The Spirit Within

Someone very dear to me said congregations of faithful people are like a river, constantly moving through the terrain of life. Pastors are called to swim with them for a little while. Recently, my church family invited me to swim along with them for a just a little while. As their associate pastor, I’ve decided to

Go Boldly: Lent, In Other Words

Welcome back to my series, Lent, In Other Words. You are welcome here! The following essay is a reflection of the Palm Sunday lectionary reading, Matt 21:1-11. This week’s word is bold. I recently heard Thea Gillmore’s folksy yet chilling cover of Creedence Clearwater Revival’s 1969, Bad Moon Rising. She strums a banjo as she croons,

Unbound and Free: Lent, In Other Words

Welcome to the fifth post in my series, Lent, In Other Words. I’m glad you’re here! This week’s reflection is inspired by John 11:1-44, and the word is unbound.  Our church is doing interactive prayer stations during Lent. Each week the congregation is invited to pray using the elements thoughtfully displayed at the stations. The

Love Is A Willful Act

Have you ever found it difficult to love someone? Because let’s face it, some people are hard to love. And while we’re being honest, let’s confess that for as many people we find hard to love, we too are unlovable creatures in equal measure. (Yes it’s true, not everybody loves you and that’s ok…deep breaths).

The Hidden Truth of Progressive Christians

I’m not a huge football fan, and I’m even less of a Patriots fan (gasp!) but I watched the Super Bowl last night with my family for the entertainment value. I appreciate the creativity in the advertisements and look forward to the the half-time show–even if they are in support of a sports empire that

At The Intersection: Where Do We Go From Here?

  When American politics divide us, we talk about building bridges. But when it comes to division created by the color of our skin, I’d rather talk about intersections. Bridges, by nature, are built to connect two otherwise unconnected spaces. But intersections are a meeting point, and they require us to navigate a common space.

Blind Spots: Continuing Conversation on Race in America

The following is the second installment in a continuing conversation on race in America.  Our eldest child is learning how to drive, a terrifying and stress-filled experience for all involved. Every time we’re in the car, I hear myself lecturing him. “See, there’s a ‘no turn on red’ sign here,” I point out. “Remember, pedestrians have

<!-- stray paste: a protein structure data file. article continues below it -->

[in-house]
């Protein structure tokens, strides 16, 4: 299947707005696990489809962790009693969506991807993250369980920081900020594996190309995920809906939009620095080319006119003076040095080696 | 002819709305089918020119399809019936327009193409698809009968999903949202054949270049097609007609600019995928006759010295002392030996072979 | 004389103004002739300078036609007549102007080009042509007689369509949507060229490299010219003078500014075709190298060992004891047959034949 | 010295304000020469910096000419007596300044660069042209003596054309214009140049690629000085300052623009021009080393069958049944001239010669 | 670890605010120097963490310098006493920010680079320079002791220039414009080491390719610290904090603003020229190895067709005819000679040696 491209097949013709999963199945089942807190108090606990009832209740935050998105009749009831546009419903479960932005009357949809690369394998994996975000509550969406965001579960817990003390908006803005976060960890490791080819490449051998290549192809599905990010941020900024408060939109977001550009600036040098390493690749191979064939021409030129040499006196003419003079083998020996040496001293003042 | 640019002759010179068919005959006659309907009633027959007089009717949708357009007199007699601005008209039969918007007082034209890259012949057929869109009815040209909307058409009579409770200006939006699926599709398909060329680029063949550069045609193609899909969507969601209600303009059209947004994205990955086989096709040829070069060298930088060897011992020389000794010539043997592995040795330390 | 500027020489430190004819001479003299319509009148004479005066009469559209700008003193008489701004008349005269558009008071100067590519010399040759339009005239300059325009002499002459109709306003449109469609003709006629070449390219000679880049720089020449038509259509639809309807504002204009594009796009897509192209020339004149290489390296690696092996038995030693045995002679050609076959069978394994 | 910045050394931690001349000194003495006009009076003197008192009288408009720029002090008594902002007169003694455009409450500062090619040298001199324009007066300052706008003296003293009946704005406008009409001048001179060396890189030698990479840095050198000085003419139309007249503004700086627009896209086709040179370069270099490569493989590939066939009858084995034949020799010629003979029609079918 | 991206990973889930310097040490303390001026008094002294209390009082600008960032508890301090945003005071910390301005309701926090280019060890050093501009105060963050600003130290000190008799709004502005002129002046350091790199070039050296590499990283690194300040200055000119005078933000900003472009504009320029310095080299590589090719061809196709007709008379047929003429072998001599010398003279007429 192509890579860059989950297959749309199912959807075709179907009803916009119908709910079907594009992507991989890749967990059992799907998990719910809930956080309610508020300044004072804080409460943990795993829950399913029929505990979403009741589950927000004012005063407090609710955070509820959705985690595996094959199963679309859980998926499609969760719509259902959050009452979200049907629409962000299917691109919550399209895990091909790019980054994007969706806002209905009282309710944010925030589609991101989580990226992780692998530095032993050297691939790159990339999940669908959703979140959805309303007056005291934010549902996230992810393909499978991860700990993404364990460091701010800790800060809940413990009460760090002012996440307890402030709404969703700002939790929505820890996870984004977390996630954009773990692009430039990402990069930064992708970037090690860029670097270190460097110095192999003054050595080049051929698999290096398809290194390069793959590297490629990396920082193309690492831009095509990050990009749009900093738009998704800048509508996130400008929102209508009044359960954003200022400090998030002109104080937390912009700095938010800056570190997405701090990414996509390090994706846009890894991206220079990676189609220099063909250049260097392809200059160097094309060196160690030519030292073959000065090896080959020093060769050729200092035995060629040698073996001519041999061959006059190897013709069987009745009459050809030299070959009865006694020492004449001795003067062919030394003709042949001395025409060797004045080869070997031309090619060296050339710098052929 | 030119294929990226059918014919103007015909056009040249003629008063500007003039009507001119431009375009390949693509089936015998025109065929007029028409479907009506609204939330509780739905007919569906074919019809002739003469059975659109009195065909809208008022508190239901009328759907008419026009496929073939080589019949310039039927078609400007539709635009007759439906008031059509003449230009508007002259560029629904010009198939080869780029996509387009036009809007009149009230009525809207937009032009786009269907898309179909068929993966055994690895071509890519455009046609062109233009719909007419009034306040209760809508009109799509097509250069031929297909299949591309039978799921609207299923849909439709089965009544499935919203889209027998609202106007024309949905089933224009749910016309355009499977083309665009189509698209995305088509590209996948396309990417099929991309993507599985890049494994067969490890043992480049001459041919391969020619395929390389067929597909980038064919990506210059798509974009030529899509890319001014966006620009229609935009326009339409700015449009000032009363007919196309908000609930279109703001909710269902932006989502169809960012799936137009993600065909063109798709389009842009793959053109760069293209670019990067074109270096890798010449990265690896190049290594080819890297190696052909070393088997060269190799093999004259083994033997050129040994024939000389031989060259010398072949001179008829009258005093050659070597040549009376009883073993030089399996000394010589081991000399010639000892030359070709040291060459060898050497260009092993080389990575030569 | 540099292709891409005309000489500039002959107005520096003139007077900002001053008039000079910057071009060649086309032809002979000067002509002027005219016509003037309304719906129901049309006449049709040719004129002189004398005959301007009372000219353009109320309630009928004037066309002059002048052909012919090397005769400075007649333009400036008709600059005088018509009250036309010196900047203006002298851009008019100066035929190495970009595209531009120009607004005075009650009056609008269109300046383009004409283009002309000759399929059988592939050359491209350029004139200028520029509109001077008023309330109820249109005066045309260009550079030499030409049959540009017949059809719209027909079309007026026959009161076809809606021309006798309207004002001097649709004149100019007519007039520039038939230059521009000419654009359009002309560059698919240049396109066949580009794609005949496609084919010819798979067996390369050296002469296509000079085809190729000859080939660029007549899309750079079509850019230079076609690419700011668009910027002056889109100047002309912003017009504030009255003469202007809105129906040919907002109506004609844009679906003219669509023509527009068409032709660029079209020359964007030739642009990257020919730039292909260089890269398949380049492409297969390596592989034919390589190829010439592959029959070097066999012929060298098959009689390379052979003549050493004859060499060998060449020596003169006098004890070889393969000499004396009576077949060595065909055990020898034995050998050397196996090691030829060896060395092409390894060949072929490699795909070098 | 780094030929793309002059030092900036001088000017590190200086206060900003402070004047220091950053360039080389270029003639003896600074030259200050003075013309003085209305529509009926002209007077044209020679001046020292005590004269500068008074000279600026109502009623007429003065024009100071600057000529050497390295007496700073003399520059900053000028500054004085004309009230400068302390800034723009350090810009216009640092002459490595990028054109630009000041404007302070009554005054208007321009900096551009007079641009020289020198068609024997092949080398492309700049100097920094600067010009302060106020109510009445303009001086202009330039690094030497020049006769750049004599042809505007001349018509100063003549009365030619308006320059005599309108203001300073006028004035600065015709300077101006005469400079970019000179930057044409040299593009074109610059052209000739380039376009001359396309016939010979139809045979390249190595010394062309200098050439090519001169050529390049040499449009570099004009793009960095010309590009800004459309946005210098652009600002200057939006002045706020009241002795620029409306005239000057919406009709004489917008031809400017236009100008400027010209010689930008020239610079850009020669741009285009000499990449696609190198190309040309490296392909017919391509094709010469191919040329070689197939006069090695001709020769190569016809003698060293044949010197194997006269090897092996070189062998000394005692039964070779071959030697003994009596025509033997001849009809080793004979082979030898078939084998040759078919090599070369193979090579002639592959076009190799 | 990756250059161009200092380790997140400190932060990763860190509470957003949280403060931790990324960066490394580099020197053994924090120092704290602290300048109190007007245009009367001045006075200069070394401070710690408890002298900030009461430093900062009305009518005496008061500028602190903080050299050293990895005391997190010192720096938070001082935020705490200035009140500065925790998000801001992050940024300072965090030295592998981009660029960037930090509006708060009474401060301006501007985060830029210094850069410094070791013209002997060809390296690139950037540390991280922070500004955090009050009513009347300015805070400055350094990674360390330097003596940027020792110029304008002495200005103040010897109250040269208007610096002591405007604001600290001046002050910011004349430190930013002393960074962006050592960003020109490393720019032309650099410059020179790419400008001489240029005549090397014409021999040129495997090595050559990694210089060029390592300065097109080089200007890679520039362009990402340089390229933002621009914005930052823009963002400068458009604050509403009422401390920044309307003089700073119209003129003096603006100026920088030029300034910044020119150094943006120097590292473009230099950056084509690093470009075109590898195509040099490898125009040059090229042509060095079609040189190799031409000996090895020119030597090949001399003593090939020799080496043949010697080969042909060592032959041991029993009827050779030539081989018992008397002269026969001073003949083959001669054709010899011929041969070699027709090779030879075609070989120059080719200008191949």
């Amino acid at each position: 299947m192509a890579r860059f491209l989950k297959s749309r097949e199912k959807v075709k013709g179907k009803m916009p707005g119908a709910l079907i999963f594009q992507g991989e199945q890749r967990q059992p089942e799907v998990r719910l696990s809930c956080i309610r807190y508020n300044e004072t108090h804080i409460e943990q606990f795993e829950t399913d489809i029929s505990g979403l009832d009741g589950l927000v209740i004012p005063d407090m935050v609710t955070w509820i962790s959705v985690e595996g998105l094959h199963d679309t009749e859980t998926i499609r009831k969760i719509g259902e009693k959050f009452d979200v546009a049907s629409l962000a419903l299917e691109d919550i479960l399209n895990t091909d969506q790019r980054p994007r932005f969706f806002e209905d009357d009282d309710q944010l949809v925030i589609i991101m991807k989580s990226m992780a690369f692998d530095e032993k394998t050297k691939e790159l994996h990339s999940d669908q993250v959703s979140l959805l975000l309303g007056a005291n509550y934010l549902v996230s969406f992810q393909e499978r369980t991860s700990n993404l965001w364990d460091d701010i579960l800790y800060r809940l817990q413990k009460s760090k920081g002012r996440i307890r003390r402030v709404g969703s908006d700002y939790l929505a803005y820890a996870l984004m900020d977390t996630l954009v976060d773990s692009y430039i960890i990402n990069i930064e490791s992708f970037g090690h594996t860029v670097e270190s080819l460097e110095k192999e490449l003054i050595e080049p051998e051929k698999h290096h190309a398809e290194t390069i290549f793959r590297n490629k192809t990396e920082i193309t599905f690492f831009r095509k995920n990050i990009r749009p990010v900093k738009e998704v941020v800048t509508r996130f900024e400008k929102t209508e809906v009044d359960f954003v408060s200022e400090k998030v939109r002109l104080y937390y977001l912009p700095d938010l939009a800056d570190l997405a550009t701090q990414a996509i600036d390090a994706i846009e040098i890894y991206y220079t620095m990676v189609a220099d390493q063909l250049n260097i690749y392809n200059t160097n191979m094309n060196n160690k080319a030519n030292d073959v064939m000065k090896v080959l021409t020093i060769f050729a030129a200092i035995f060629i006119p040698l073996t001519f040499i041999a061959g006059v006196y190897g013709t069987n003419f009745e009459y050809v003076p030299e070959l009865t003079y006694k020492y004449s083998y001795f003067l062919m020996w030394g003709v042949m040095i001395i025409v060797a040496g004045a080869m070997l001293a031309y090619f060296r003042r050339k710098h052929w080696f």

Childhood Hunger and Six Things You Can Do About It

A family member told me a story that I can’t shake. It’s about two hungry little boys who scavenge the church kitchen after hospitality hour for leftover cookies and cakes. One has an unhealed wound and the other isn’t too proud to finish the half-eaten pastries that still bear the bite marks of another. While they

Broken Promises and a Poem Called Grace

I broke a promise despite the advice of mentor whose wise words I take very seriously. She warned, “Never make a promise you can’t keep,” but I did anyway. I promised you, faithful readers, that I would publish my writing at least once a week. I had grand ideas to continue a series of essays on redefining the vocabulary of faith, big plans to

First Things: Love

In the aftermath of the mass shooting at the Pulse nightclub in Orlando, Florida, love has been exposed and it triumphs over hate. The tragedy reminded us that there is a community of human beings who have had to hide their love for too long. And that we all bear responsibility for forcing it into

Vocabulary Lesson

I recently read Amazing Grace, A Vocabulary of Faith, by Kathleen Norris and was captivated by her inspiration for writing the book. In the preface, she explains that when she decided to return to church after many years of questioning her faith, she realized that she’d need to brush up on her church vocabulary. So

The Trouble with Blessings

I confess. I have a troubled relationship with blessings. That may be a shocking admission especially coming from a minister, but the truth is that I’m confused about what blessings really mean. When I was living in the South I quickly learned that the familiar “Bless your heart,” means something very different from what my